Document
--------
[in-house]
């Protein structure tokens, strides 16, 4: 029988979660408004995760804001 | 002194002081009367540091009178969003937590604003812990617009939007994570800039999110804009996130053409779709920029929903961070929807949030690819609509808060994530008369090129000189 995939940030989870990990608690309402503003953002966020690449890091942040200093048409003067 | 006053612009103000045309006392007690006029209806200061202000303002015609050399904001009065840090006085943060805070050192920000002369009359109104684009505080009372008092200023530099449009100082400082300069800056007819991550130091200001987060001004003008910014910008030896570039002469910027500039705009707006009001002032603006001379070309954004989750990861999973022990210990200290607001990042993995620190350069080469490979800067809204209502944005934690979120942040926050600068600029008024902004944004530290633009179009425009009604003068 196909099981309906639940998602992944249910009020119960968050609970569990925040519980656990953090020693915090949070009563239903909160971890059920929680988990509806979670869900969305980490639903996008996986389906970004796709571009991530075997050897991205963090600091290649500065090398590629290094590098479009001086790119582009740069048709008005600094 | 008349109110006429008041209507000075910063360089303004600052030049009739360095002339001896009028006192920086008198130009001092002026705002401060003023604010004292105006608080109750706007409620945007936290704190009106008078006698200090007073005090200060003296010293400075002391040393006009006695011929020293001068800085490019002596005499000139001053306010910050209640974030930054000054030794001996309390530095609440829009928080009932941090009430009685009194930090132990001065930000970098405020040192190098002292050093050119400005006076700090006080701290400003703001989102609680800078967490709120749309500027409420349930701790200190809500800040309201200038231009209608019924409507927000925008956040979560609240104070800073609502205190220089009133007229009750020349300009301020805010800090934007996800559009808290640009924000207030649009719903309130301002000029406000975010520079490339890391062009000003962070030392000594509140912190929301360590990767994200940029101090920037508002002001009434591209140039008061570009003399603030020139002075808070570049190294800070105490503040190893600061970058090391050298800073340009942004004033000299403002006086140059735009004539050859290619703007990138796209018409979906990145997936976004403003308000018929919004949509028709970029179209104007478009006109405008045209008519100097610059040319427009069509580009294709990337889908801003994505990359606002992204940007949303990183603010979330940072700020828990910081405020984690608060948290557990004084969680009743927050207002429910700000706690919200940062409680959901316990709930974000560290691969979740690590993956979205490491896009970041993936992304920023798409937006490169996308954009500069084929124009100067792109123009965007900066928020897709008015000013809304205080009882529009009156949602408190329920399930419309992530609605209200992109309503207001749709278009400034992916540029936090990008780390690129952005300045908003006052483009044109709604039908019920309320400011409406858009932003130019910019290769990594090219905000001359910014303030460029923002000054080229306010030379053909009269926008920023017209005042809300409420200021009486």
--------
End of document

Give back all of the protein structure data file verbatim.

[in-house]
């Protein structure tokens, strides 16, 4: 029988979660408004995760804001 | 002194002081009367540091009178969003937590604003812990617009939007994570800039999110804009996130053409779709920029929903961070929807949030690819609509808060994530008369090129000189 995939940030989870990990608690309402503003953002966020690449890091942040200093048409003067 | 006053612009103000045309006392007690006029209806200061202000303002015609050399904001009065840090006085943060805070050192920000002369009359109104684009505080009372008092200023530099449009100082400082300069800056007819991550130091200001987060001004003008910014910008030896570039002469910027500039705009707006009001002032603006001379070309954004989750990861999973022990210990200290607001990042993995620190350069080469490979800067809204209502944005934690979120942040926050600068600029008024902004944004530290633009179009425009009604003068 196909099981309906639940998602992944249910009020119960968050609970569990925040519980656990953090020693915090949070009563239903909160971890059920929680988990509806979670869900969305980490639903996008996986389906970004796709571009991530075997050897991205963090600091290649500065090398590629290094590098479009001086790119582009740069048709008005600094 | 008349109110006429008041209507000075910063360089303004600052030049009739360095002339001896009028006192920086008198130009001092002026705002401060003023604010004292105006608080109750706007409620945007936290704190009106008078006698200090007073005090200060003296010293400075002391040393006009006695011929020293001068800085490019002596005499000139001053306010910050209640974030930054000054030794001996309390530095609440829009928080009932941090009430009685009194930090132990001065930000970098405020040192190098002292050093050119400005006076700090006080701290400003703001989102609680800078967490709120749309500027409420349930701790200190809500800040309201200038231009209608019924409507927000925008956040979560609240104070800073609502205190220089009133007229009750020349300009301020805010800090934007996800559009808290640009924000207030649009719903309130301002000029406000975010520079490339890391062009000003962070030392000594509140912190929301360590990767994200940029101090920037508002002001009434591209140039008061570009003399603030020139002075808070570049190294800070105490503040190893600061970058090391050298800073340009942004004033000299403002006086140059735009004539050859290619703007990138796209018409979906990145997936976004403003308000018929919004949509028709970029179209104007478009006109405008045209008519100097610059040319427009069509580009294709990337889908801003994505990359606002992204940007949303990183603010979330940072700020828990910081405020984690608060948290557990004084969680009743927050207002429910700000706690919200940062409680959901316990709930974000560290691969979740690590993956979205490491896009970041993936992304920023798409937006490169996308954009500069084929124009100067792109123009965007900066928020897709008015000013809304205080009882529009009156949602408190329920399930419309992530609605209200992109309503207001749709278009400034992916540029936090990008780390690129952005300045908003006052483009044109709604039908019920309320400011409406858009932003130019910019290769990594090219905000001359910014303030460029923002000054080229306010030379053909009269926008920023017209005042809300409420200021009486």